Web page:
On December 12, 2023, the University Grants Commission (UGC) of India issued a public notice addressing critical concerns surrounding the activities of Foreign Higher Educational Institutions (Foreign HEIs) in the country. While highlighting two specific practices, the notice shed light on broader issues that could impact the landscape of higher education in India.
The UGC addressed the issue of unapproved collaborations between Foreign HEIs and Indian Higher Educational Institutions (Indian HEIs), emphasizing non-compliance with the UGC (Academic Collaboration between Indian and Foreign Higher Education Institutions to offer Twinning Programmes, Joint Degree, Dual Degree Programmes) Regulations, 2022. The notice cautions against such partnerships leading to the issuance of degrees unrecognized by the UGC.
The term "facilitating" introduces complexity, particularly as non-regulated models such as articulation and pathways dominate the academic collaboration landscape despite the 2022 liberalization. While the Academic Collaboration Regulations provide autonomy for eligible HEIs to engage in foreign collaborations without UGC approval, the focus remains on the entity granting the degree. The regulations specify criteria for collaborations, yet potential misuse by Indian HEIs as conduits for the grant of foreign degrees to Indian students could face regulatory scrutiny.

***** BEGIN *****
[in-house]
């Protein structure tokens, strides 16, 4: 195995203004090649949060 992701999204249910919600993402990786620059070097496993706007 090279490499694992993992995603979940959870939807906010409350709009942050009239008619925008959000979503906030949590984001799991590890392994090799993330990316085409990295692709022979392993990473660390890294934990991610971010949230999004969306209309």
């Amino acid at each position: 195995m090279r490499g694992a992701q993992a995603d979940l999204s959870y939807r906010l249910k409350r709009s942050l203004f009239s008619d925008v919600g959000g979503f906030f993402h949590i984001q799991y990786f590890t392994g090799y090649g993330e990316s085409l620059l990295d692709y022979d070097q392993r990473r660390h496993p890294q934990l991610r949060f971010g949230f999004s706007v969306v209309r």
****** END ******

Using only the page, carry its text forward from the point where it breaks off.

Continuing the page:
The notice advises caution for arrangements not falling squarely within the Academic Collaboration Regulations. Ongoing, likely-to-be-renewed, or exploratory collaborations should undergo careful analysis and stress-testing to mitigate potential enforcement actions by the UGC, which, historically, could include de-recognition of degrees or blacklisting specific programs or HEIs.
The UGC's notice also addressed franchise arrangements between Foreign HEIs and ed-tech companies, criticizing advertisements offering online degree and diploma programs. This objection extends the UGC's focus internationally, building upon a similar notice in January 2022 targeting collaborations with Indian HEIs.
Two interpretations arise from the notice. Firstly, it may be seen as an effort to curb and prevent franchising, aligning with existing regulations. The purpose seems to reinforce the longstanding prohibition on franchising, suggesting that associations between Foreign HEIs and ed-tech companies, not amounting to franchising, may remain unaffected. A second interpretation suggests a broader restriction on all online programs associated with Foreign HEIs. The UGC's historically cautious stance on online programs, even during the pandemic, and the limitations in the Foreign HEI Campus Regulations regarding online-only courses indicate potential broader restrictions. The potential impact of this notice on the government's efforts to internationalize Indian education aligning with the National Education Policy's objectives is a matter of concern. Clarifying the UGC's stance and its alignment with broader policy objectives would be crucial for stakeholders in the education sector.